On first use you’ll probably find the X2200W very bright. It’s a common facet of consumer monitors, which often arrive out of the box with excessively high brightness settings since manufacturers believe this to the best way to “wow” the customer straight away. It’s also very vibrant, which is another common occurrence where high colour gamut displays are concerned. Greens are the most noticeable in this respect and some may see the need to tone things down a little.
Once tweaked, though, we found the X2200W to be a very capable display. In DisplayMate it performed admirably, with good colour fidelity and gradation in the Colour Scales and very smooth gradients on the intensity tests with only the smallest hint of banding. A dark screen showed some minor light bleed from both the bottom and top edges, but nothing bad enough to truly affect the overall image. Unfortunately, though, despite advances these new TN Film panels still struggle in the Dark-Grey Scale, with compression on the dark end of the scale that suggests that detail in dark scenes will be a problem. This was repeated in the White-Level Saturation test, with compression on the brighter end of the scale.
Still, these are synthetic tests and in general use these aspects won’t affect the majority of users. Video playback was good, with high definition content looking the part thanks to predominantly smooth motion, vibrant but not overwhelming colours and neutral skin tones. Much the same can be said of games and it ought to be noted these impressions are based on using normal settings, not any of the picture modes on offer. Black levels were also decent for LCD monitor, though the aforementioned lack of detail in dark scenes was evident.
Yet, despite this decent effort we can’t quite wholeheartedly recommend the X2200W. It has many good qualities, with a good selection of inputs and an attractive design. Indeed, had it boasted more adjustability and a more competitive price, it might have become more attractive. However, there are a few too many niggling doubts, which for a monitor in this price bracket isn’t ideal.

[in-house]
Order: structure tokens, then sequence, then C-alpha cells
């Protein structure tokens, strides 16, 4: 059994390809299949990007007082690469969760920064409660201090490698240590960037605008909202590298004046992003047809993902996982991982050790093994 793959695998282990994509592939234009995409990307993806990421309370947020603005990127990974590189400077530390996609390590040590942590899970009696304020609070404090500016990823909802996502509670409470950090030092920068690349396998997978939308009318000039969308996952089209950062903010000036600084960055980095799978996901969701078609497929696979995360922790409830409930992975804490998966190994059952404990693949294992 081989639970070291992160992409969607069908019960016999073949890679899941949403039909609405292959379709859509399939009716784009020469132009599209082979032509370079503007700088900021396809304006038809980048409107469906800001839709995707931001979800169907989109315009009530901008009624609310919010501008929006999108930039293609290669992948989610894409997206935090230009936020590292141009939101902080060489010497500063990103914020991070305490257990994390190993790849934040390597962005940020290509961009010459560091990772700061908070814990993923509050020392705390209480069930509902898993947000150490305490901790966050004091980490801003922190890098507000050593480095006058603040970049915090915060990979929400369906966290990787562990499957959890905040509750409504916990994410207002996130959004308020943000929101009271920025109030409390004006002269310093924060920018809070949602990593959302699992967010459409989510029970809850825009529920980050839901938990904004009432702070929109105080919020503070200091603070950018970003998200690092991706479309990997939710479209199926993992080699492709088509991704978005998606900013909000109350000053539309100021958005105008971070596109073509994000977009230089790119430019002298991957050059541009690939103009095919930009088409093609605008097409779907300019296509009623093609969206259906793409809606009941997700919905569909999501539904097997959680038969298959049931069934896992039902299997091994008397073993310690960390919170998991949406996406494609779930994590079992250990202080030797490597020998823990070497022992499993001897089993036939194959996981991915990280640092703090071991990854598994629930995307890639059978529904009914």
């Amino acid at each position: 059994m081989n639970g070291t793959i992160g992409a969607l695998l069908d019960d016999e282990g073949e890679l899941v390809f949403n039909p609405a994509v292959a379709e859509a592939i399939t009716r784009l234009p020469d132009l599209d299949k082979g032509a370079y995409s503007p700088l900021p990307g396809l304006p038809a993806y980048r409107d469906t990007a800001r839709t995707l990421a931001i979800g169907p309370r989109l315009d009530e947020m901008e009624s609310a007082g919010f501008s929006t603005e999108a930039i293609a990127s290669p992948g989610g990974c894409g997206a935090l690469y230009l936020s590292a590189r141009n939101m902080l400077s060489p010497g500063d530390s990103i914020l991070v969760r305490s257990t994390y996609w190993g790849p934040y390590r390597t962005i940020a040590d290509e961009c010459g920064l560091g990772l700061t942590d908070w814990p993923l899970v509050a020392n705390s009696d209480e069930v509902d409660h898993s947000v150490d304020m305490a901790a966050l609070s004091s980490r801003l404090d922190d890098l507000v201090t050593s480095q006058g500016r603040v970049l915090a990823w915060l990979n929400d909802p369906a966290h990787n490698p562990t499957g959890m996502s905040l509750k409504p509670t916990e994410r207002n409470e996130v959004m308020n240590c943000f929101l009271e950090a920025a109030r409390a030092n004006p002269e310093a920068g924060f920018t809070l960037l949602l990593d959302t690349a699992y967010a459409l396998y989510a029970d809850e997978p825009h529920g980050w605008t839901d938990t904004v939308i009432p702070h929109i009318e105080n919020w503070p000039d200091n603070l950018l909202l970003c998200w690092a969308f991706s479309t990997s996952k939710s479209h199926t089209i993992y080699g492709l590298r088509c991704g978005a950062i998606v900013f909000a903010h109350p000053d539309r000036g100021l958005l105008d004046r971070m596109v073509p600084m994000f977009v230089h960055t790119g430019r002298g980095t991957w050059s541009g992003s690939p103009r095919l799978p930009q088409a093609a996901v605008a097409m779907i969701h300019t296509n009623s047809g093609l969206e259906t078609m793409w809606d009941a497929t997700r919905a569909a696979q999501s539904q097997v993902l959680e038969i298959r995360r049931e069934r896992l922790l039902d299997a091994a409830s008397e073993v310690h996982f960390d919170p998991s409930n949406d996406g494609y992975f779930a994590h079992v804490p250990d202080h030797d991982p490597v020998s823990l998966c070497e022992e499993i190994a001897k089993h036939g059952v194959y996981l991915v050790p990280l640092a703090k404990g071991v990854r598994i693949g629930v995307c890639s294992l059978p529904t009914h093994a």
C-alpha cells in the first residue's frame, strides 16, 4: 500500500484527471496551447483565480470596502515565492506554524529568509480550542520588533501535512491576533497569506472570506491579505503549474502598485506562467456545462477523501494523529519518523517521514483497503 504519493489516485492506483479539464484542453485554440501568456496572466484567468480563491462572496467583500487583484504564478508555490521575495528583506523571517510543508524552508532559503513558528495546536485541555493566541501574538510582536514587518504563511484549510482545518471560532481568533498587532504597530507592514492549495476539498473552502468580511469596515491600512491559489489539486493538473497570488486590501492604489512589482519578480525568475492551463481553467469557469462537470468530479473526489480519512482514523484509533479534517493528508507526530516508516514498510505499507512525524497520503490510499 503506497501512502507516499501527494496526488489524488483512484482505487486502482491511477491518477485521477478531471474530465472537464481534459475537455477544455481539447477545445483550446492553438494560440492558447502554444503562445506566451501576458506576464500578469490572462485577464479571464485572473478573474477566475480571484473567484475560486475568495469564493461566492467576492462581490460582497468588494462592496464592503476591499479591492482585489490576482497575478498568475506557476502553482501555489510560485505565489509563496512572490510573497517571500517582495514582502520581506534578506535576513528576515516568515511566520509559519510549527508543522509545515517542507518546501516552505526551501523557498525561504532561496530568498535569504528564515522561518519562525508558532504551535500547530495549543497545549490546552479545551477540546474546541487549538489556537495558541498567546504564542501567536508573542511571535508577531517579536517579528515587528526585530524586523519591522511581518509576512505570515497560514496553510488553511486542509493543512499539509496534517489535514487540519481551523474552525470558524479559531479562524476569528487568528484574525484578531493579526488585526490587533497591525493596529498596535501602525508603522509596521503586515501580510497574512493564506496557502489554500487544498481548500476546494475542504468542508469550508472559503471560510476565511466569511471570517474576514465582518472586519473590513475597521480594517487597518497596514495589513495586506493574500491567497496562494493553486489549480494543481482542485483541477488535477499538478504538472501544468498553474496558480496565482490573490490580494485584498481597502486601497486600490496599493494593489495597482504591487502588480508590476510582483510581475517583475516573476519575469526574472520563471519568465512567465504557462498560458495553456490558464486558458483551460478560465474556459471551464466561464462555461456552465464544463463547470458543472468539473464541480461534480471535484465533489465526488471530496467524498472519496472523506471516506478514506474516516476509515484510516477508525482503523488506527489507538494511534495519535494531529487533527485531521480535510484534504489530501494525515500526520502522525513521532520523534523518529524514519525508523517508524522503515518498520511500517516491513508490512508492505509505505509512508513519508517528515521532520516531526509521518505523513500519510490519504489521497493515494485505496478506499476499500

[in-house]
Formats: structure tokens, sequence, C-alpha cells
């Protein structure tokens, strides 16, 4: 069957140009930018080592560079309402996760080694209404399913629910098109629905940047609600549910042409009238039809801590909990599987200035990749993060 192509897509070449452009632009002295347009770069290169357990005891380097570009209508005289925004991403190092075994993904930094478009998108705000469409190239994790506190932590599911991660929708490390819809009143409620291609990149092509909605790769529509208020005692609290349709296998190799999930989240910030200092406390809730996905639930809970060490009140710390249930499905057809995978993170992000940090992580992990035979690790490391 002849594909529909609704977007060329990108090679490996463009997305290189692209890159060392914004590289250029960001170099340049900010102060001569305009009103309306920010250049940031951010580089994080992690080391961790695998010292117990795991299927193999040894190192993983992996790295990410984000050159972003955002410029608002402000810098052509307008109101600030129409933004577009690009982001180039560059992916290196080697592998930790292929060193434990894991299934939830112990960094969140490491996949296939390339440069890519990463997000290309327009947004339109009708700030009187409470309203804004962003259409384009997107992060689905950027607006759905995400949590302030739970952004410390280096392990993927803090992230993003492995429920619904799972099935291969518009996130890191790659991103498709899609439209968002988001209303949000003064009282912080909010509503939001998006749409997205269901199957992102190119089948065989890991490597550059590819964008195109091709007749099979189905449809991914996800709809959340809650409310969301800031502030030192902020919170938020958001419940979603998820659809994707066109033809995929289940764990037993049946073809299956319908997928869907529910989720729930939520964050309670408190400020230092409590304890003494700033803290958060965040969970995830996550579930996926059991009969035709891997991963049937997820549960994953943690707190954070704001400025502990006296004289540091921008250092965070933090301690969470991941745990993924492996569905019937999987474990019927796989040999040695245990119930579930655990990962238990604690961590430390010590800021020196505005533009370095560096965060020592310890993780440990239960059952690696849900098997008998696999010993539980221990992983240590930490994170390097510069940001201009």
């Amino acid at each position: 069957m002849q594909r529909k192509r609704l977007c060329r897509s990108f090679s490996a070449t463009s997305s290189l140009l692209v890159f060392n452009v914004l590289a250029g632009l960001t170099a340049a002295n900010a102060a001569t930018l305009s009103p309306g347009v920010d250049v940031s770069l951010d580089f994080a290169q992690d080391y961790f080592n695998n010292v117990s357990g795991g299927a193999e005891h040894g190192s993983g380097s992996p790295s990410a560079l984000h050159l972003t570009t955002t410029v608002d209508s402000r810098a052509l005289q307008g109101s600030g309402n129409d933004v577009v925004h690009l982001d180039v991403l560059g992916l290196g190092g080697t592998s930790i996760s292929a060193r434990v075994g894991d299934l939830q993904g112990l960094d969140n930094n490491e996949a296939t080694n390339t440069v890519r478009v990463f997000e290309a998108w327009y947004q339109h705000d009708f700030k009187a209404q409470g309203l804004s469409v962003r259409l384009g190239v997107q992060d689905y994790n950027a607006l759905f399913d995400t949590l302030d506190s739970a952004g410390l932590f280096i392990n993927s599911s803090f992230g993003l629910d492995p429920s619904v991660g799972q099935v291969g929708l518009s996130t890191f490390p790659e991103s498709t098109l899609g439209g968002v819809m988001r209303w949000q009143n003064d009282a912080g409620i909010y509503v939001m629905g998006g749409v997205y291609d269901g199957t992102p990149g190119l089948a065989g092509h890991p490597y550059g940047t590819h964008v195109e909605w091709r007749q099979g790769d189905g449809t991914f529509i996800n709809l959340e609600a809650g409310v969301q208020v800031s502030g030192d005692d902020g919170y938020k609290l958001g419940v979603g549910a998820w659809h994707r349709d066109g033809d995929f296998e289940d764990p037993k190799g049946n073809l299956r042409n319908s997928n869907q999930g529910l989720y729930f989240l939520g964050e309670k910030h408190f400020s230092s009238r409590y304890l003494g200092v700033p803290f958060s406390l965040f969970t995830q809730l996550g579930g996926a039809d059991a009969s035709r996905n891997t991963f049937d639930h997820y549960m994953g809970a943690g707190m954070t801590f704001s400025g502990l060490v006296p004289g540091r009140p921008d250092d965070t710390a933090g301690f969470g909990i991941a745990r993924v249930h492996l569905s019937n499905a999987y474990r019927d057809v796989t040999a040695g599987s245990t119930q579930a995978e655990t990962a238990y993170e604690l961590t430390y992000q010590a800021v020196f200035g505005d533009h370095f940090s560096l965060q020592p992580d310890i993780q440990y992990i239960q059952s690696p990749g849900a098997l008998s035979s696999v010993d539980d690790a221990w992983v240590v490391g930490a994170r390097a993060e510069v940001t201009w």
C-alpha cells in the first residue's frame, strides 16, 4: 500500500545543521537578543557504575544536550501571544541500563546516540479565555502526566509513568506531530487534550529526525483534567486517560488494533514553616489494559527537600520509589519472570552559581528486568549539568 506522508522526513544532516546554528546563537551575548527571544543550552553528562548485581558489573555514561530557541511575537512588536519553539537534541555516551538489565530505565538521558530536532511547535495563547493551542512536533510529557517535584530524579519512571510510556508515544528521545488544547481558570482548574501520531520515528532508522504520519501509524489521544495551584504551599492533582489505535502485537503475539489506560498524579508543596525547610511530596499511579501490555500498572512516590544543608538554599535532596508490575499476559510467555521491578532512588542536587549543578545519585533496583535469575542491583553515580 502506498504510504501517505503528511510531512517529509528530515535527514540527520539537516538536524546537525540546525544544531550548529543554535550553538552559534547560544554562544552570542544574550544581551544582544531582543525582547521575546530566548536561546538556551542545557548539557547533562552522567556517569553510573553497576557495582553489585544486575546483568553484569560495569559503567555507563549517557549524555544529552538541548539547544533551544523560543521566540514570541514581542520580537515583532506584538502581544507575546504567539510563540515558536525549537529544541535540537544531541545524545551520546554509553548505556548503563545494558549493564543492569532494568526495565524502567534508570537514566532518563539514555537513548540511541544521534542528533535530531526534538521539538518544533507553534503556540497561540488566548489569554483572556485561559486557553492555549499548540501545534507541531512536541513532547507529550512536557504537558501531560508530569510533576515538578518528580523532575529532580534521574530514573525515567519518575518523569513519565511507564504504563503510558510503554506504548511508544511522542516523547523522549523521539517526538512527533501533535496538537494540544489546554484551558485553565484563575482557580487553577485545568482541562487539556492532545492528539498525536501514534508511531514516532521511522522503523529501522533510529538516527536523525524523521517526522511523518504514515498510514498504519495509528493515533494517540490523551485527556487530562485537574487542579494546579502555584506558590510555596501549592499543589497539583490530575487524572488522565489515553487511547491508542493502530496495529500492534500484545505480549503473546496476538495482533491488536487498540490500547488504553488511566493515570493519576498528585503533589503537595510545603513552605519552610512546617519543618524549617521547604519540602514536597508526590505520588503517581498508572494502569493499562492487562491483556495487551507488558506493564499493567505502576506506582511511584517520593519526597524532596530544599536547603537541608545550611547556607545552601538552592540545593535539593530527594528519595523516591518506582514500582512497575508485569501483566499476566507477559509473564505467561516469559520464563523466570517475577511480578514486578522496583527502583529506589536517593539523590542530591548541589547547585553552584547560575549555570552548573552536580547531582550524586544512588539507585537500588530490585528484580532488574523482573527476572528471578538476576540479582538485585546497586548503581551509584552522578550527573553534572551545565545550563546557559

Even accepting the headphone offer and the fact that retailers will see fit to reduce the price over time, it’s a rather expensive monitor that doesn’t add enough tangible benefits to justify that price tag. And, when you consider that the 24in TN Film monitors like the Samsung SyncMaster 245B and the Iiyama ProLite B2403WS are available for the same price or less, it’s hard to argue the case for a smaller display with very good but not quite excellent image quality.
We like the design, input selection and the bundled headphones don’t hurt either, but despite many good ingredients the BenQ X2200W doesn’t quite convince. Its PerfectMotion technology is of dubious value, while the price puts it right in the way of the juggernaut of bargain 1,920 x 1,200 24in monitors and it doesn’t quite offer the premium performance required to set it apart from them or the cheaper but more than capable 22in competition. This doesn’t make it a bad display by any means and in most respects it’s very good, but unless the bundled headphones are a major draw you’ll probably want to wait until it’s available for closer to £250 or so before taking the plunge.
Score in detail
Image Quality 8
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